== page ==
The process for larger assignments like LibGuides and Instruction Design Projects:

  1. Create or locate the folder on my laptop where I save all the assignment feedback for that particular course.
  2. Locate the assignment sheet and make a clean copy of the rubric. Save this rubric in the appropriate feedback folder with a generic heading like “LibGuide Rubic.”
  3. Navigate the course management system to locate ungraded assignments. Open the next ungraded assignment. Open the rubric and resave it under the student’s name (e.g., “IDP Rubric – Sally Smith”).
  4. As I read the assignment, I’ll make notes in the appropriate section of the rubric. Once I’ve read the entire assignment, I’ll revise those notes into full sentences and paragraphs of comments. I typically reread all or part of the assignment as I’m making comments, in order to verify that I correctly understood the student’s work. The larger the assignment the more back and forth I might need to do. I generally write all my comments on the rubric, although if there are a lot of problems or I want to respond to very specific sections, I might save a copy and put additional comments directly in the assignment.
  5. Rubrics and experience with a particular assignment generally help me stay consistent in grading, but I will go back and review other students’ rubrics to see how many points I deducted for a particular error or problem. If I’m grading a brand new assignment, I will read a bunch of assignments to get a feel for student work before I start any formal grading.
  6. Next I assign a grade, recording it on both the rubric and in the course management system.
  7. Finally, I send the grade and rubric back to the student, along with a general comment like “I’ve attached a rubric with a grade; if you have questions please feel free to contact me.” In addition to entering the message, I need to upload the rubric – sometimes a multi-step process that needs to be performed in a specific order (for example, in Moodle I work from the bottom of the screen up since I need to attach the rubric before writing the message or the attachment process will erase any message and grade that have been entered).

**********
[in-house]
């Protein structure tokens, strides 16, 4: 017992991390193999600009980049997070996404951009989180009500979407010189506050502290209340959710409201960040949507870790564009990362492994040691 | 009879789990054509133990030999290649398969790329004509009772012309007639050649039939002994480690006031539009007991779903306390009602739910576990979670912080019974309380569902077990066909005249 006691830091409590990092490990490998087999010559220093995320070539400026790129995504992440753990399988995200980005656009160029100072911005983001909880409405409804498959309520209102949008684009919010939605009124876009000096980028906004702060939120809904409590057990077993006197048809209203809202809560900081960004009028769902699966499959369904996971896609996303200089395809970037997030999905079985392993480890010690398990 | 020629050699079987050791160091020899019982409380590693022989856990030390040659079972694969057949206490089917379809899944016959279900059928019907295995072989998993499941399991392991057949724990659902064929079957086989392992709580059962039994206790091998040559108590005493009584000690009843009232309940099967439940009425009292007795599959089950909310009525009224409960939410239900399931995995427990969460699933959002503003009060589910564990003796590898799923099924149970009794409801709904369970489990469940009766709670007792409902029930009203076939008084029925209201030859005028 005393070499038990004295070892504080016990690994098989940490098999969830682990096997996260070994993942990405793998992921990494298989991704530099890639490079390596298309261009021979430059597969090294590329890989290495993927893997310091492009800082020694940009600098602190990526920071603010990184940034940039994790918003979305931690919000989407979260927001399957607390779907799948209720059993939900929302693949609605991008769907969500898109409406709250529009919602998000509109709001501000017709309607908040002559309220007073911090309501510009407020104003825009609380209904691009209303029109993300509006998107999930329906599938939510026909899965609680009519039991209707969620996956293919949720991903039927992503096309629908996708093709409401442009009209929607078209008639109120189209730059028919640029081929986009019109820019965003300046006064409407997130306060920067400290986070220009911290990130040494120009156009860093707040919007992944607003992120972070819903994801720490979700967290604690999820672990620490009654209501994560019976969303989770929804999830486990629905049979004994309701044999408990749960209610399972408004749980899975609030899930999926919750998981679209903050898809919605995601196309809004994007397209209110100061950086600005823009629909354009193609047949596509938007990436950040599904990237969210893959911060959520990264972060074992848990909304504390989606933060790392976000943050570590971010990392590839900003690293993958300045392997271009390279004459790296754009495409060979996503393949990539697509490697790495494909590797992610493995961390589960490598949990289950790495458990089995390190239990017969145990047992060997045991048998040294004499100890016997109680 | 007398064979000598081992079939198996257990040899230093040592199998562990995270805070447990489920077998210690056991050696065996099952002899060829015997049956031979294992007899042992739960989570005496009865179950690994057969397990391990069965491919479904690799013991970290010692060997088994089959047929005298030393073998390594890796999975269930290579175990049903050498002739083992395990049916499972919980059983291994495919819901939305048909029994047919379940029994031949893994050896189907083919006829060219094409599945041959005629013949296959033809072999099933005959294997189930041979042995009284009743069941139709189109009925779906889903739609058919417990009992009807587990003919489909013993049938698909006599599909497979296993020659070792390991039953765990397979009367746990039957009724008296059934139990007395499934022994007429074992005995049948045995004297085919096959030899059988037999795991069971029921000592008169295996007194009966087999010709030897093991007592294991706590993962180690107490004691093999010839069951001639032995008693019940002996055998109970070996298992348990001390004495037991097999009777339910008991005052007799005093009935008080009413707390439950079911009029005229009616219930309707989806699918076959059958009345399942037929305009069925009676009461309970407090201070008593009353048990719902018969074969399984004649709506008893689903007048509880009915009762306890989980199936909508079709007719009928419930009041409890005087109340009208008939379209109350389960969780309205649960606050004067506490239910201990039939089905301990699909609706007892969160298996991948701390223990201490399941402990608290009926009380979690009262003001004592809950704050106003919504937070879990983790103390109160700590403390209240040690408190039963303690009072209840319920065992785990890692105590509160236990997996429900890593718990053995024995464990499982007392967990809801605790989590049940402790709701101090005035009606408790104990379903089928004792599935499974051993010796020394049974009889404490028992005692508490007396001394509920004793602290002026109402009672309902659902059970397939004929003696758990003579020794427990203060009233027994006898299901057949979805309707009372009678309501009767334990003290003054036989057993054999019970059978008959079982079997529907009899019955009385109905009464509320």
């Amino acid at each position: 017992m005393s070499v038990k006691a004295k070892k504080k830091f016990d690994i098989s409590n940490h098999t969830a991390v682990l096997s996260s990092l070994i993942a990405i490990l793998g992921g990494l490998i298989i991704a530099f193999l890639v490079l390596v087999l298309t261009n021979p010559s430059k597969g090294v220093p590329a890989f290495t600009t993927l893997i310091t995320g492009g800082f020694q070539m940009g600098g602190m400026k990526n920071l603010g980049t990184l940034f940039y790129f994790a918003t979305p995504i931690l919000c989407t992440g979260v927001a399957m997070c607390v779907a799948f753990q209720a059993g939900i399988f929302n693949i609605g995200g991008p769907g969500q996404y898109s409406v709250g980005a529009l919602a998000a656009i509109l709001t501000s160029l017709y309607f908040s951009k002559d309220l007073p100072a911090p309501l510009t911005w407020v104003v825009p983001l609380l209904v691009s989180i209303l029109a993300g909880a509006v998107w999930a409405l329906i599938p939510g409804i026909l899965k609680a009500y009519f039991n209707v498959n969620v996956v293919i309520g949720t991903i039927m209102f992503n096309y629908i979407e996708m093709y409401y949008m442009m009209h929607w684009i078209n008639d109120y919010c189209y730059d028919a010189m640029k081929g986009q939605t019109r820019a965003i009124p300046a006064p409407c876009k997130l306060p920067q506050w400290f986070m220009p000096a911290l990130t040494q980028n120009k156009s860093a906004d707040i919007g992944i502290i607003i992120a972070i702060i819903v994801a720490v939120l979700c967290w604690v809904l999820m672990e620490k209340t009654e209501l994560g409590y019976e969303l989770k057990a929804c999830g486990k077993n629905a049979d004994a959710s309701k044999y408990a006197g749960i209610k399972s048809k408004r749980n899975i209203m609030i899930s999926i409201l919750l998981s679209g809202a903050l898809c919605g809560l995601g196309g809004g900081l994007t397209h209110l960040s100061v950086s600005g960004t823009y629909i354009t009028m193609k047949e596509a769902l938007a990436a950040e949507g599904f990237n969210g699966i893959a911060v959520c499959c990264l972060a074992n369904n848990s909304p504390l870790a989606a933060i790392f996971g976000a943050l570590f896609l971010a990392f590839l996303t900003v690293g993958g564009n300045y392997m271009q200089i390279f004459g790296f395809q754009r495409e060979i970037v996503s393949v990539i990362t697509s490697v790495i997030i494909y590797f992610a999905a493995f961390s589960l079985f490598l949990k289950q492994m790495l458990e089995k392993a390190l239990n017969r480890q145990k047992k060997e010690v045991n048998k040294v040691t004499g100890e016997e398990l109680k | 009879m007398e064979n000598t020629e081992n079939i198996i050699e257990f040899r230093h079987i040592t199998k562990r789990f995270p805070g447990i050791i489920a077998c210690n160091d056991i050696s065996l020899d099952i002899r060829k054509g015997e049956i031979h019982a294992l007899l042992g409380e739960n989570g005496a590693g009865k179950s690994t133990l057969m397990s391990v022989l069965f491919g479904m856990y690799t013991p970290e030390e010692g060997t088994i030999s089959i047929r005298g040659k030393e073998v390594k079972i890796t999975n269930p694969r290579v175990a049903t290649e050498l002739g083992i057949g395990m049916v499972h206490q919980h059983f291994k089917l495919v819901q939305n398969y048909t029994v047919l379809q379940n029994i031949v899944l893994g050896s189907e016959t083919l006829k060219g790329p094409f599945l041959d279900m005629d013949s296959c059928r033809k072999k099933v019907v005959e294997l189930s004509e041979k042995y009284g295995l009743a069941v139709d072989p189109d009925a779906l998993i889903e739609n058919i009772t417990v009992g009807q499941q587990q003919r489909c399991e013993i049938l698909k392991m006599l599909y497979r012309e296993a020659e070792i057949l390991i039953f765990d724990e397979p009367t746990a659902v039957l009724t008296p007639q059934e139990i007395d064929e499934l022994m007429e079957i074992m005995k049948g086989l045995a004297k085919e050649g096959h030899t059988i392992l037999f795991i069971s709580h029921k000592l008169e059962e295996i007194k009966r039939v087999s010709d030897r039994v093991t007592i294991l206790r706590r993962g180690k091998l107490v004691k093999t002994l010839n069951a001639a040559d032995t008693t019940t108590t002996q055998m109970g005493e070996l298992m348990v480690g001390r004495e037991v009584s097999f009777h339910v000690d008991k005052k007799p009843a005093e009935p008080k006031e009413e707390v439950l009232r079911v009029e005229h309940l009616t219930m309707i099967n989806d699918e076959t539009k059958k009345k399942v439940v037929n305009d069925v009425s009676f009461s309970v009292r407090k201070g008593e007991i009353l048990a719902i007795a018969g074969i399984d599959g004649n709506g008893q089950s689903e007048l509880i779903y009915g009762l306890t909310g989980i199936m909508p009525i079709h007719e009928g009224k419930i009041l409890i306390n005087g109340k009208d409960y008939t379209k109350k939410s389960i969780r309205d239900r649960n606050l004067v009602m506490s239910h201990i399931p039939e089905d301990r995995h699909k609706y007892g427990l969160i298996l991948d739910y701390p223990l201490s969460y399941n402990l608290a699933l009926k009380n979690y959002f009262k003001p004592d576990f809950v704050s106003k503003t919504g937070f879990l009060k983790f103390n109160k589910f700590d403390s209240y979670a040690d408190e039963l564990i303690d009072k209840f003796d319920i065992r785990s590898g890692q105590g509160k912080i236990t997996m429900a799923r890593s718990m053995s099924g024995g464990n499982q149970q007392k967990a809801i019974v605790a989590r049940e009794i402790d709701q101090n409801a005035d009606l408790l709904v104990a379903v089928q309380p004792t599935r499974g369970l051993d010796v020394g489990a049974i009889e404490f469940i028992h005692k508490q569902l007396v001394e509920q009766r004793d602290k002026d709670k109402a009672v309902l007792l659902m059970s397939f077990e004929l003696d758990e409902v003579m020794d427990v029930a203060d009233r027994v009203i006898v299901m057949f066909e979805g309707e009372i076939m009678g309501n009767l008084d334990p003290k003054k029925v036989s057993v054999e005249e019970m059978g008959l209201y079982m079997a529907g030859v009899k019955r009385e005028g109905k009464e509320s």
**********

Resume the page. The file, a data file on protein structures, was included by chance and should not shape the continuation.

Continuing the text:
8. Once I’ve graded all the assignments, I review the grades in the course management system to ensure I haven’t skipped anyone or neglected to upload a rubric. I also check to be sure everyone turned in the assignment and if an assignment is missing, contact the student to inquire.

And by the time all that is done, it is generally time to start the process over with another assignment in another course.

The Little Stuff

I do play music when I grade, usually a variety of tunes from my iPod. Rock and hip hop are favorites – I need upbeat music to keep me going.

I usually sit in my bedroom since it gets a lot of sun. If I need a break and as the sun moves during the day, I will move to the dining room or living room.

I tend to complain about my grading on Facebook where my faculty colleagues will commiserate and say encouraging things. I also give myself little rewards when I have a lot of grading – like allowing myself to check email or get a snack if I grade two more assignments.

So there it is! I’m interested in hearing from my students – is it helpful to see the process I go through? Mildly amusing? Humanizing?